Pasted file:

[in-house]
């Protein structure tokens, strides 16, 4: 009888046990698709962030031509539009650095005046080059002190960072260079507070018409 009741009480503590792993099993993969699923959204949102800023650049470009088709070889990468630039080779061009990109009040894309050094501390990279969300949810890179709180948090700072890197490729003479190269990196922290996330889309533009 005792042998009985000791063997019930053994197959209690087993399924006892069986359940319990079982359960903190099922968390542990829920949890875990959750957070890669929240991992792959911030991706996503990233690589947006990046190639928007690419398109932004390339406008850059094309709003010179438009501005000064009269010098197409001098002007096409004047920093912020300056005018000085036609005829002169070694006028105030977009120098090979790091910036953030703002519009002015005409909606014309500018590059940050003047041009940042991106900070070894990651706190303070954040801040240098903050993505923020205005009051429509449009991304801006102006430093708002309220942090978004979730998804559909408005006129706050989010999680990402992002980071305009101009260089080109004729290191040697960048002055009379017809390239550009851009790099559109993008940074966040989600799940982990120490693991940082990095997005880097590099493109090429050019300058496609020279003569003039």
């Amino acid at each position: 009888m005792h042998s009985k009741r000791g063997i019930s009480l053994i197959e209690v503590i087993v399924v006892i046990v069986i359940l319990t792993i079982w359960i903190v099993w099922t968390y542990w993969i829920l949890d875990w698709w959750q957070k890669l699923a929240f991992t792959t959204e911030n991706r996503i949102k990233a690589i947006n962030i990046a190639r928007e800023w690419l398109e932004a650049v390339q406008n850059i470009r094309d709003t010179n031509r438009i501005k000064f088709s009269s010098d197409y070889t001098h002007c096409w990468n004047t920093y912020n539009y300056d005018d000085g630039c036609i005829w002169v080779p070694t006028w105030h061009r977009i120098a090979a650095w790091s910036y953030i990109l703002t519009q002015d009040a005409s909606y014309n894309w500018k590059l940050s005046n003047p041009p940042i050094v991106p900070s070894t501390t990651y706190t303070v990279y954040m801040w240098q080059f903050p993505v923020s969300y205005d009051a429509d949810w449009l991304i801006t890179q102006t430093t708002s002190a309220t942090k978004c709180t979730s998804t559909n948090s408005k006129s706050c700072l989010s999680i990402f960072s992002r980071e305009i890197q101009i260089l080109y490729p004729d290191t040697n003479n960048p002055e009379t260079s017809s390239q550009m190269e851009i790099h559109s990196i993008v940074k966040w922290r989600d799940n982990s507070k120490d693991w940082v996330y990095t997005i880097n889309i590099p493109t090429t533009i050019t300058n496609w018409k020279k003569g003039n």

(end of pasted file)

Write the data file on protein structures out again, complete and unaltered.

[in-house]
């Protein structure tokens, strides 16, 4: 009888046990698709962030031509539009650095005046080059002190960072260079507070018409 009741009480503590792993099993993969699923959204949102800023650049470009088709070889990468630039080779061009990109009040894309050094501390990279969300949810890179709180948090700072890197490729003479190269990196922290996330889309533009 005792042998009985000791063997019930053994197959209690087993399924006892069986359940319990079982359960903190099922968390542990829920949890875990959750957070890669929240991992792959911030991706996503990233690589947006990046190639928007690419398109932004390339406008850059094309709003010179438009501005000064009269010098197409001098002007096409004047920093912020300056005018000085036609005829002169070694006028105030977009120098090979790091910036953030703002519009002015005409909606014309500018590059940050003047041009940042991106900070070894990651706190303070954040801040240098903050993505923020205005009051429509449009991304801006102006430093708002309220942090978004979730998804559909408005006129706050989010999680990402992002980071305009101009260089080109004729290191040697960048002055009379017809390239550009851009790099559109993008940074966040989600799940982990120490693991940082990095997005880097590099493109090429050019300058496609020279003569003039």
């Amino acid at each position: 009888m005792h042998s009985k009741r000791g063997i019930s009480l053994i197959e209690v503590i087993v399924v006892i046990v069986i359940l319990t792993i079982w359960i903190v099993w099922t968390y542990w993969i829920l949890d875990w698709w959750q957070k890669l699923a929240f991992t792959t959204e911030n991706r996503i949102k990233a690589i947006n962030i990046a190639r928007e800023w690419l398109e932004a650049v390339q406008n850059i470009r094309d709003t010179n031509r438009i501005k000064f088709s009269s010098d197409y070889t001098h002007c096409w990468n004047t920093y912020n539009y300056d005018d000085g630039c036609i005829w002169v080779p070694t006028w105030h061009r977009i120098a090979a650095w790091s910036y953030i990109l703002t519009q002015d009040a005409s909606y014309n894309w500018k590059l940050s005046n003047p041009p940042i050094v991106p900070s070894t501390t990651y706190t303070v990279y954040m801040w240098q080059f903050p993505v923020s969300y205005d009051a429509d949810w449009l991304i801006t890179q102006t430093t708002s002190a309220t942090k978004c709180t979730s998804t559909n948090s408005k006129s706050c700072l989010s999680i990402f960072s992002r980071e305009i890197q101009i260089l080109y490729p004729d290191t040697n003479n960048p002055e009379t260079s017809s390239q550009m190269e851009i790099h559109s990196i993008v940074k966040w922290r989600d799940n982990s507070k120490d693991w940082v996330y990095t997005i880097n889309i590099p493109t090429t533009i050019t300058n496609w018409k020279k003569g003039n």